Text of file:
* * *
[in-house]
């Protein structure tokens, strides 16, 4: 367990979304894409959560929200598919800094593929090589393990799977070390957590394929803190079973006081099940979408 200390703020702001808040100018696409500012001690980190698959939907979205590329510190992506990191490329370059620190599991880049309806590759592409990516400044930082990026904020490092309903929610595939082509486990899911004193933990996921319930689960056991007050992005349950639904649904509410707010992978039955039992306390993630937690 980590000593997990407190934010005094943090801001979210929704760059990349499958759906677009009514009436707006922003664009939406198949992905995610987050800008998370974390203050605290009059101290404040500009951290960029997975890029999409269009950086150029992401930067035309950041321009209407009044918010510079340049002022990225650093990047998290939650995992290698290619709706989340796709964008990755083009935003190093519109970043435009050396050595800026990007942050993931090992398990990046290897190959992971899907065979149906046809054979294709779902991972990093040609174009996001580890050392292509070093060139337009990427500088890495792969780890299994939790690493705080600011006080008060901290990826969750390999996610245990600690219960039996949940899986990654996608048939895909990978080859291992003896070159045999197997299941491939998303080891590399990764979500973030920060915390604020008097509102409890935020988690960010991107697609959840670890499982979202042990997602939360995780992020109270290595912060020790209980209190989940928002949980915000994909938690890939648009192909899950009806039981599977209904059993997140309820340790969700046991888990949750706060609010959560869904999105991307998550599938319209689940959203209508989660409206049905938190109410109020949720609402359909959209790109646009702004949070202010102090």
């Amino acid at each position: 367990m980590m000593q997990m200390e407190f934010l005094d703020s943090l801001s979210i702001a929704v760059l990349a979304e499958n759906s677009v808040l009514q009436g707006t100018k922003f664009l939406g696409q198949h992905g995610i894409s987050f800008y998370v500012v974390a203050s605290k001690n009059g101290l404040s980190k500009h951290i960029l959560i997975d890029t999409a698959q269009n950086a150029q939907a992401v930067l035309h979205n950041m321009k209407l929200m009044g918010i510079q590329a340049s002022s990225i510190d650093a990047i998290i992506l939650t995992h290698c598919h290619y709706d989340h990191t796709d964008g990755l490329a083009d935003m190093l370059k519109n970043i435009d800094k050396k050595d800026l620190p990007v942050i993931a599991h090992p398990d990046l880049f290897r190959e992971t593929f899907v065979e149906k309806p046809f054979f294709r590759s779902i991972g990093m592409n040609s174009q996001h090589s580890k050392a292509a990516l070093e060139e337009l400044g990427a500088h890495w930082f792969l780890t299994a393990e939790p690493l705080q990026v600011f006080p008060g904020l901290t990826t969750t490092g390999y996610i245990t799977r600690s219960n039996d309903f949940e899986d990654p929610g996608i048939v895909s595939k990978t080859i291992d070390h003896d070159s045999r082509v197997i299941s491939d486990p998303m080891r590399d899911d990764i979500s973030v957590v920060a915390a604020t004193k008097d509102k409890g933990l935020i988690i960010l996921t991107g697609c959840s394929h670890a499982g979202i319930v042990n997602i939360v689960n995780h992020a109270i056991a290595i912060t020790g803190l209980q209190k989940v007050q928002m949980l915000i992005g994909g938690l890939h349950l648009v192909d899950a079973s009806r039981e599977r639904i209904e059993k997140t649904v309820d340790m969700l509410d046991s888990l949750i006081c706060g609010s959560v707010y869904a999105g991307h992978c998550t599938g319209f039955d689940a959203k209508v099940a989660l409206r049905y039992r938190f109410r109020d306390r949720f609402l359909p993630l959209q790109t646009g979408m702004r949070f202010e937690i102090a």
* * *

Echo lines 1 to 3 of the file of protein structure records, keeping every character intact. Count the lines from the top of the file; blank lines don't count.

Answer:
[in-house]
């Protein structure tokens, strides 16, 4: 367990979304894409959560929200598919800094593929090589393990799977070390957590394929803190079973006081099940979408 200390703020702001808040100018696409500012001690980190698959939907979205590329510190992506990191490329370059620190599991880049309806590759592409990516400044930082990026904020490092309903929610595939082509486990899911004193933990996921319930689960056991007050992005349950639904649904509410707010992978039955039992306390993630937690 980590000593997990407190934010005094943090801001979210929704760059990349499958759906677009009514009436707006922003664009939406198949992905995610987050800008998370974390203050605290009059101290404040500009951290960029997975890029999409269009950086150029992401930067035309950041321009209407009044918010510079340049002022990225650093990047998290939650995992290698290619709706989340796709964008990755083009935003190093519109970043435009050396050595800026990007942050993931090992398990990046290897190959992971899907065979149906046809054979294709779902991972990093040609174009996001580890050392292509070093060139337009990427500088890495792969780890299994939790690493705080600011006080008060901290990826969750390999996610245990600690219960039996949940899986990654996608048939895909990978080859291992003896070159045999197997299941491939998303080891590399990764979500973030920060915390604020008097509102409890935020988690960010991107697609959840670890499982979202042990997602939360995780992020109270290595912060020790209980209190989940928002949980915000994909938690890939648009192909899950009806039981599977209904059993997140309820340790969700046991888990949750706060609010959560869904999105991307998550599938319209689940959203209508989660409206049905938190109410109020949720609402359909959209790109646009702004949070202010102090």
């Amino acid at each position: 367990m980590m000593q997990m200390e407190f934010l005094d703020s943090l801001s979210i702001a929704v760059l990349a979304e499958n759906s677009v808040l009514q009436g707006t100018k922003f664009l939406g696409q198949h992905g995610i894409s987050f800008y998370v500012v974390a203050s605290k001690n009059g101290l404040s980190k500009h951290i960029l959560i997975d890029t999409a698959q269009n950086a150029q939907a992401v930067l035309h979205n950041m321009k209407l929200m009044g918010i510079q590329a340049s002022s990225i510190d650093a990047i998290i992506l939650t995992h290698c598919h290619y709706d989340h990191t796709d964008g990755l490329a083009d935003m190093l370059k519109n970043i435009d800094k050396k050595d800026l620190p990007v942050i993931a599991h090992p398990d990046l880049f290897r190959e992971t593929f899907v065979e149906k309806p046809f054979f294709r590759s779902i991972g990093m592409n040609s174009q996001h090589s580890k050392a292509a990516l070093e060139e337009l400044g990427a500088h890495w930082f792969l780890t299994a393990e939790p690493l705080q990026v600011f006080p008060g904020l901290t990826t969750t490092g390999y996610i245990t799977r600690s219960n039996d309903f949940e899986d990654p929610g996608i048939v895909s595939k990978t080859i291992d070390h003896d070159s045999r082509v197997i299941s491939d486990p998303m080891r590399d899911d990764i979500s973030v957590v920060a915390a604020t004193k008097d509102k409890g933990l935020i988690i960010l996921t991107g697609c959840s394929h670890a499982g979202i319930v042990n997602i939360v689960n995780h992020a109270i056991a290595i912060t020790g803190l209980q209190k989940v007050q928002m949980l915000i992005g994909g938690l890939h349950l648009v192909d899950a079973s009806r039981e599977r639904i209904e059993k997140t649904v309820d340790m969700l509410d046991s888990l949750i006081c706060g609010s959560v707010y869904a999105g991307h992978c998550t599938g319209f039955d689940a959203k209508v099940a989660l409206r049905y039992r938190f109410r109020d306390r949720f609402l359909p993630l959209q790109t646009g979408m702004r949070f202010e937690i102090a």